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The Mandela moment that changed South Africa

Nelson Mandela’s release from prison 20 years ago opened negotiations which finally ended the racist segregation of the apartheid system. The BBC’s diplomatic editor James Robbins, who was in Cape Town to report on the release, has been back to talk to key figures in the country’s transformation.
“Nelson Mandela’s first steps back to freedom…”
I can vividly remember the excitement of being able to say those words as I reported on the moment that transformed South Africa for ever? as Nelson Mandela started that long walk which eventually led him from prison to the Presidency.

Former South African president FW de Klerk

Nelson Mandela had spent more than half his adult life in prison. As he walked to freedom, already 71 years old, his largest task still lay ahead. The ANC leader had to negotiate an end to white rule. Twenty years on, I returned to Cape Town to look back with FW de Klerk – the last white President and the man who finally set Nelson Mandela free – and to revisit Archbishop Desmond Tutu, who led the protest the helped make Nelson Mandela’s release inevitable.
Mr de Klerk is in no doubt about the significance of his decisions to unban the African National Congress and the South African Communist Party and to free Mr Mandela at last:
“I realised that after the announcements which I made, South Africa would be changed for ever.”
Archbishop Desmond Tutu heaped praise on Mr de Klerk for breaking the white stranglehold on power. “He deserves all the credit that you can imagine. He showed incredible courage,” the Archbishop said. “Not every country has a Nelson Mandela. We were blessed, I think. We could so easily have gone up in flames.”

Archbishop Desmond Tutu: “Not every country has a Nelson Mandela; we were blessed.”

And I’ve been back to one of those black townships in the Cape – which was so often in flames. I often used to go there to report violent clashes with the army and police.
At the time, they fired shotguns from their armoured vehicles, or charged with teargas and whips at anyone daring to demand basic rights in a racist society.
This time, I’m meeting Zongs Liwani. He was one of those protesters. He was just 21 years old when Nelson Mandela was released, and he went to the City Hall in Cape Town to see him that first day. Zongs realised immediately that his life, too, could change:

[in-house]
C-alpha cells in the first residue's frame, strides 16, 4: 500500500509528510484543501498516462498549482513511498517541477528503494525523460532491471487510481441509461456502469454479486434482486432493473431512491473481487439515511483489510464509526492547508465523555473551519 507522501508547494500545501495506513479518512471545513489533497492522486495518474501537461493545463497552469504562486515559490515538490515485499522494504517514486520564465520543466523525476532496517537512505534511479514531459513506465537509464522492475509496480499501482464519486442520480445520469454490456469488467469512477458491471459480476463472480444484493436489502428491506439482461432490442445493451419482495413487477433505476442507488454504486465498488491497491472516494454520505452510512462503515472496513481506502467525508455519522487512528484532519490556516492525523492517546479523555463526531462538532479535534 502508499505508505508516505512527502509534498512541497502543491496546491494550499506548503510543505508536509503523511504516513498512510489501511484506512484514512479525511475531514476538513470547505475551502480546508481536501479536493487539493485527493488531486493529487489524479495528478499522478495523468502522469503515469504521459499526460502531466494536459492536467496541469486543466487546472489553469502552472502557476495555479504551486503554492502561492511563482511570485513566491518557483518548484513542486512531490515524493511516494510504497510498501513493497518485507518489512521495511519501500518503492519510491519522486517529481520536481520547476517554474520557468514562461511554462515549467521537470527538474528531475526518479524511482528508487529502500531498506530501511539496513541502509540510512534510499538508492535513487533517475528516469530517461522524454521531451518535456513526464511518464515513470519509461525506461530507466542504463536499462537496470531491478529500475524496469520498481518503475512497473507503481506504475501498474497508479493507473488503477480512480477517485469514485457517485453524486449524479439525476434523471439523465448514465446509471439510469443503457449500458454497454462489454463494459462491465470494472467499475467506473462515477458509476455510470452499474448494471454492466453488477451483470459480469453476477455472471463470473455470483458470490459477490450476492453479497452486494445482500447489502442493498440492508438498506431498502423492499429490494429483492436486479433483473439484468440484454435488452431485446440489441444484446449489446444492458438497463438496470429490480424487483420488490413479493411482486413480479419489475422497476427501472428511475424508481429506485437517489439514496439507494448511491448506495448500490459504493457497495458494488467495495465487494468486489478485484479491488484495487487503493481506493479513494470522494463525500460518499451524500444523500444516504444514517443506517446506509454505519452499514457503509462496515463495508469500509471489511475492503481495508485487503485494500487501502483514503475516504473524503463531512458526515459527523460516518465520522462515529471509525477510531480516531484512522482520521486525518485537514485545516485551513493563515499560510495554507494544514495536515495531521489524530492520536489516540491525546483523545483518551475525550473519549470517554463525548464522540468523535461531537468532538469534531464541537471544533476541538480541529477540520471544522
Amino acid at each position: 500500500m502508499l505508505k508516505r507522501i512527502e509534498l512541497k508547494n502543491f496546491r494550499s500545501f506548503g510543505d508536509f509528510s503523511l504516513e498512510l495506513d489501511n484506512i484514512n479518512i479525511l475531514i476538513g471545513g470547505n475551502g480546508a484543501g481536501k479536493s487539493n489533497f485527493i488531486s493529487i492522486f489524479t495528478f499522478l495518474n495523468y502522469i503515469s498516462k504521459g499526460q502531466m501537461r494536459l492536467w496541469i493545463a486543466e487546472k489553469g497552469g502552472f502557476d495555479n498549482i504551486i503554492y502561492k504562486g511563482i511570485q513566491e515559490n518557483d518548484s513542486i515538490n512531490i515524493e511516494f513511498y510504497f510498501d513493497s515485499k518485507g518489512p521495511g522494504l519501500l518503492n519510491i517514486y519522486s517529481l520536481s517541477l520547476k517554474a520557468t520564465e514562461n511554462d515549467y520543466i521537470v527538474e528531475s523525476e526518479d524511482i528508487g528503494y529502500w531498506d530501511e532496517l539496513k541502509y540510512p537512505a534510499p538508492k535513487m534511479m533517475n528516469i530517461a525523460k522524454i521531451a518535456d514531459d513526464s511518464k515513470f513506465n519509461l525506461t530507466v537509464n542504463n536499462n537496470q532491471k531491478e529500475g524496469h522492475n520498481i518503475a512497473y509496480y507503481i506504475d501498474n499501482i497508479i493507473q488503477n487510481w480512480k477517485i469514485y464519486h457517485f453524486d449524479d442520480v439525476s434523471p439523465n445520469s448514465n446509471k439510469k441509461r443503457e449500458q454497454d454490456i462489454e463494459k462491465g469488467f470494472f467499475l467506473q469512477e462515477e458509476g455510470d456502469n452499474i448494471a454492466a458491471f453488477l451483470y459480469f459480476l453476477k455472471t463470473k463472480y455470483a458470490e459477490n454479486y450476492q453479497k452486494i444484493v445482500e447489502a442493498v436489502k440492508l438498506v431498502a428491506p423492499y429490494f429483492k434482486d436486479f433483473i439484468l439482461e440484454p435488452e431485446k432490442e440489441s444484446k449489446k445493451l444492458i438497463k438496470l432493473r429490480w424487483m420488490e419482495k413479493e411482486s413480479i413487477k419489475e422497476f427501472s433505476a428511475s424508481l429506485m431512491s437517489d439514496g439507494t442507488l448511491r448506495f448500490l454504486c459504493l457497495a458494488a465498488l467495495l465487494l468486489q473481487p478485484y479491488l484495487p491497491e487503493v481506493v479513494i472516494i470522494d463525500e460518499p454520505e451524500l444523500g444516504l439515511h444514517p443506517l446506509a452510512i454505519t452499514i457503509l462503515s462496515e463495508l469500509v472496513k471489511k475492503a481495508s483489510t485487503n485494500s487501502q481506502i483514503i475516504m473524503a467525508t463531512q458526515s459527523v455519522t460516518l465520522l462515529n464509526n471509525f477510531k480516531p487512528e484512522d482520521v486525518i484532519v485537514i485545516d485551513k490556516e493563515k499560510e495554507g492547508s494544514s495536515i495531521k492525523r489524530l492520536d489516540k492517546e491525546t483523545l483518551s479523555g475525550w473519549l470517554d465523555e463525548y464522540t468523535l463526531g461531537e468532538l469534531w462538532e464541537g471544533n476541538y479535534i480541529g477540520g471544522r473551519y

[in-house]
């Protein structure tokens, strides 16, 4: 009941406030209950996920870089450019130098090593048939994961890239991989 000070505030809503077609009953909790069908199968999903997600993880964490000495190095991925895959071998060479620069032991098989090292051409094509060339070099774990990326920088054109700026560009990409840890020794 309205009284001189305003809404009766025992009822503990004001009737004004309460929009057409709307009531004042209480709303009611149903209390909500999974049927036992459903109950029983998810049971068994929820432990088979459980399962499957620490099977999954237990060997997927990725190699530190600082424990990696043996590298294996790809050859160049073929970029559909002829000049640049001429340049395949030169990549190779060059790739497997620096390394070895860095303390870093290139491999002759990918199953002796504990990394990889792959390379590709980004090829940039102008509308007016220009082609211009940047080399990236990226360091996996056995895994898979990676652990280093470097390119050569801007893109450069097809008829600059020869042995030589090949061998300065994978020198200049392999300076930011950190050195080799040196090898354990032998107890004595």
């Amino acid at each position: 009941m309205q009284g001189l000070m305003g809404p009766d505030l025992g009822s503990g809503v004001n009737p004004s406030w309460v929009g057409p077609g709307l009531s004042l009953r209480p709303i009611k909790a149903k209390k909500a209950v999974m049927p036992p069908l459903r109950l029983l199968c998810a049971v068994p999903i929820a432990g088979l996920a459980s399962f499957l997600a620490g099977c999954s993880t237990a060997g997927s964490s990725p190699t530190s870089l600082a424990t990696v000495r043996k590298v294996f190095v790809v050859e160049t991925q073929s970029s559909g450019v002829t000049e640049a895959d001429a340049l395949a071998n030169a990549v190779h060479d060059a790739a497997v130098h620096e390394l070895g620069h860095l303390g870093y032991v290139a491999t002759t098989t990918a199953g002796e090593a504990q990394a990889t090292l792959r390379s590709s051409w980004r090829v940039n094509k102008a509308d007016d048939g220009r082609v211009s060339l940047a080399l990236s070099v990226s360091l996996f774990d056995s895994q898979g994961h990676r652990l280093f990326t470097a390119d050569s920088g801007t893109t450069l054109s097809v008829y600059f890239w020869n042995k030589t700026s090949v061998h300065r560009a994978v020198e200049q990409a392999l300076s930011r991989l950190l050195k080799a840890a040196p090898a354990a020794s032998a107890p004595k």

“The way Nelson Mandela was so sure or – how could I put it? – aggressive about changing South Africa, I knew that he would actually come out and make a difference,” he said.
Poor but free
And the difference for Zongs himself? He proudly took me into the new township supermarket. It’s large, it’s thriving and it’s his.
“I’m standing in my own shop,” he said.
So I asked him if something on this scale could have happened under apartheid. His view is clear: “That was something way far from us getting into then.”
Outside, though, much in Nyanga has not changed. There are many of the same shacks and leaking corrugated iron roofs. There is still a housing crisis in South Africa. There are still squatters living here. There’s still poverty, but at least the people are free.
I met South Africans with very strong memories of the day Nelson Mandela was released, but the future of the country belongs, of course, to those too young to know that day except as a day in history.
So I went to the University of Cape Town, which was overwhelmingly white when I lived here, to talk to a group of 20-year-olds of all races and backgrounds.
Neliswa Dludla got a place at this prestigious university after a childhood in the townships. She is in no doubt of the disadvantages she had to overcome, including a lack of the sort of support white children have been used to.
“You don’t necessarily have a study room, so you find yourself having to push yourself,” she says.
I asked her if she had had to be a fighter.
“Ya, basically,” she replies.
Her friend Rachel Mazower, who is from a privileged white background, is delighted to be growing up in a free, non-racial South Africa, but acknowledges it’s going to be tougher for her.
“Oh, definitely it’s more difficult for us than my parents’ generation,” she said. “They tell me they just had to scrape through everything. The best jobs were guaranteed for them in those days.”
‘Need for reconciliation’

It’s?left to Lynn Leigh-Brandt to inject one note of caution. She’s hesitant about voicing it, but then:
“OK, I’ll be completely honest? What if Nelson Mandela dies? What could happen,” she says.
“Is it still going to be equality for all? Will there still be black economic empowerment?”
And Lynn readily agreed when I suggested that Nelson Mandela was such a unifying force that people behave better as long as he’s here.
The last words belong to the former President and the Archbishop.
FW de Klerk is in no doubt: “The commemoration of Mr Mandela’s release. It reminds us all of the need for reconciliation,” he says.
And Archbishop Desmond Tutu gives me a huge smile at the end of our interview:
“Hey man, God took some time creating God’s own country,” he breaks into a huge, rolling, infectious laugh.
“Fantastic country? fantastic country.”
My meeting with Mandela on his 91st birthday

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